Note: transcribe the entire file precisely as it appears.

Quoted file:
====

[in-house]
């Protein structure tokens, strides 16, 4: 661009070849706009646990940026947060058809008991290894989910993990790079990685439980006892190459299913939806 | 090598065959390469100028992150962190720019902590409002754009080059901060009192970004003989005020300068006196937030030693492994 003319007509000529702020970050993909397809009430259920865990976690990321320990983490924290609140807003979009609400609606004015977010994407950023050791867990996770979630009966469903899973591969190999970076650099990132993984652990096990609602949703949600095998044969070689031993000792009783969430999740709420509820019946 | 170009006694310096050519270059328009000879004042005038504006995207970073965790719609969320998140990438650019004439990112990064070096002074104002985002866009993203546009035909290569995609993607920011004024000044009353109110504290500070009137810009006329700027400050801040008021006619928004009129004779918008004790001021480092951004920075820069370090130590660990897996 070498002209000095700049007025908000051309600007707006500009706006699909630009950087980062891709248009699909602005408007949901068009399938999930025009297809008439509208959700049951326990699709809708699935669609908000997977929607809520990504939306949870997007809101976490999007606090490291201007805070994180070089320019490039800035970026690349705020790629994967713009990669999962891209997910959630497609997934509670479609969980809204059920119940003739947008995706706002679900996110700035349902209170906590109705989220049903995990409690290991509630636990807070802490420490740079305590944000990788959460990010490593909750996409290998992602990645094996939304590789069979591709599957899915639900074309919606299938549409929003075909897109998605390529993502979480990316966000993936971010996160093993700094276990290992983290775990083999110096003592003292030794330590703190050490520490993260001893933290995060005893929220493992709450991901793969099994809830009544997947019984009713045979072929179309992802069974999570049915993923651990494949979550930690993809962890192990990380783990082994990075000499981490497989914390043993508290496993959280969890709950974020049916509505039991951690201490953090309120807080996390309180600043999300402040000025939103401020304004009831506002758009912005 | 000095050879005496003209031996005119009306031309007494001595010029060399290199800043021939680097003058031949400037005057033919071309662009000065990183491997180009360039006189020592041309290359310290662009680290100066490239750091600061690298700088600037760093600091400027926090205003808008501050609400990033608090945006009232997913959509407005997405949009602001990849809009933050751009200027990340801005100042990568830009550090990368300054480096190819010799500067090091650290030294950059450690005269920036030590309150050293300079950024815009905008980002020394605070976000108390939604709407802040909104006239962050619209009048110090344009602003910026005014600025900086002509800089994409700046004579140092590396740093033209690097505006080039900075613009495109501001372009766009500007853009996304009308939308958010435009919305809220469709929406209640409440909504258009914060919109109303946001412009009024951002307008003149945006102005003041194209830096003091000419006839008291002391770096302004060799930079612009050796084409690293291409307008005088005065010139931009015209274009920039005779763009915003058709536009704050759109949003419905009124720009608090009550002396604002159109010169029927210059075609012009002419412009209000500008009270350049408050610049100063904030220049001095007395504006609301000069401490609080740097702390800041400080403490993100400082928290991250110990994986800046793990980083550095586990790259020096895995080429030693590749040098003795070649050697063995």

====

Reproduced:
[in-house]
């Protein structure tokens, strides 16, 4: 661009070849706009646990940026947060058809008991290894989910993990790079990685439980006892190459299913939806 | 090598065959390469100028992150962190720019902590409002754009080059901060009192970004003989005020300068006196937030030693492994 003319007509000529702020970050993909397809009430259920865990976690990321320990983490924290609140807003979009609400609606004015977010994407950023050791867990996770979630009966469903899973591969190999970076650099990132993984652990096990609602949703949600095998044969070689031993000792009783969430999740709420509820019946 | 170009006694310096050519270059328009000879004042005038504006995207970073965790719609969320998140990438650019004439990112990064070096002074104002985002866009993203546009035909290569995609993607920011004024000044009353109110504290500070009137810009006329700027400050801040008021006619928004009129004779918008004790001021480092951004920075820069370090130590660990897996 070498002209000095700049007025908000051309600007707006500009706006699909630009950087980062891709248009699909602005408007949901068009399938999930025009297809008439509208959700049951326990699709809708699935669609908000997977929607809520990504939306949870997007809101976490999007606090490291201007805070994180070089320019490039800035970026690349705020790629994967713009990669999962891209997910959630497609997934509670479609969980809204059920119940003739947008995706706002679900996110700035349902209170906590109705989220049903995990409690290991509630636990807070802490420490740079305590944000990788959460990010490593909750996409290998992602990645094996939304590789069979591709599957899915639900074309919606299938549409929003075909897109998605390529993502979480990316966000993936971010996160093993700094276990290992983290775990083999110096003592003292030794330590703190050490520490993260001893933290995060005893929220493992709450991901793969099994809830009544997947019984009713045979072929179309992802069974999570049915993923651990494949979550930690993809962890192990990380783990082994990075000499981490497989914390043993508290496993959280969890709950974020049916509505039991951690201490953090309120807080996390309180600043999300402040000025939103401020304004009831506002758009912005 | 000095050879005496003209031996005119009306031309007494001595010029060399290199800043021939680097003058031949400037005057033919071309662009000065990183491997180009360039006189020592041309290359310290662009680290100066490239750091600061690298700088600037760093600091400027926090205003808008501050609400990033608090945006009232997913959509407005997405949009602001990849809009933050751009200027990340801005100042990568830009550090990368300054480096190819010799500067090091650290030294950059450690005269920036030590309150050293300079950024815009905008980002020394605070976000108390939604709407802040909104006239962050619209009048110090344009602003910026005014600025900086002509800089994409700046004579140092590396740093033209690097505006080039900075613009495109501001372009766009500007853009996304009308939308958010435009919305809220469709929406209640409440909504258009914060919109109303946001412009009024951002307008003149945006102005003041194209830096003091000419006839008291002391770096302004060799930079612009050796084409690293291409307008005088005065010139931009015209274009920039005779763009915003058709536009704050759109949003419905009124720009608090009550002396604002159109010169029927210059075609012009002419412009209000500008009270350049408050610049100063904030220049001095007395504006609301000069401490609080740097702390800041400080403490993100400082928290991250110990994986800046793990980083550095586990790259020096895995080429030693590749040098003795070649050697063995």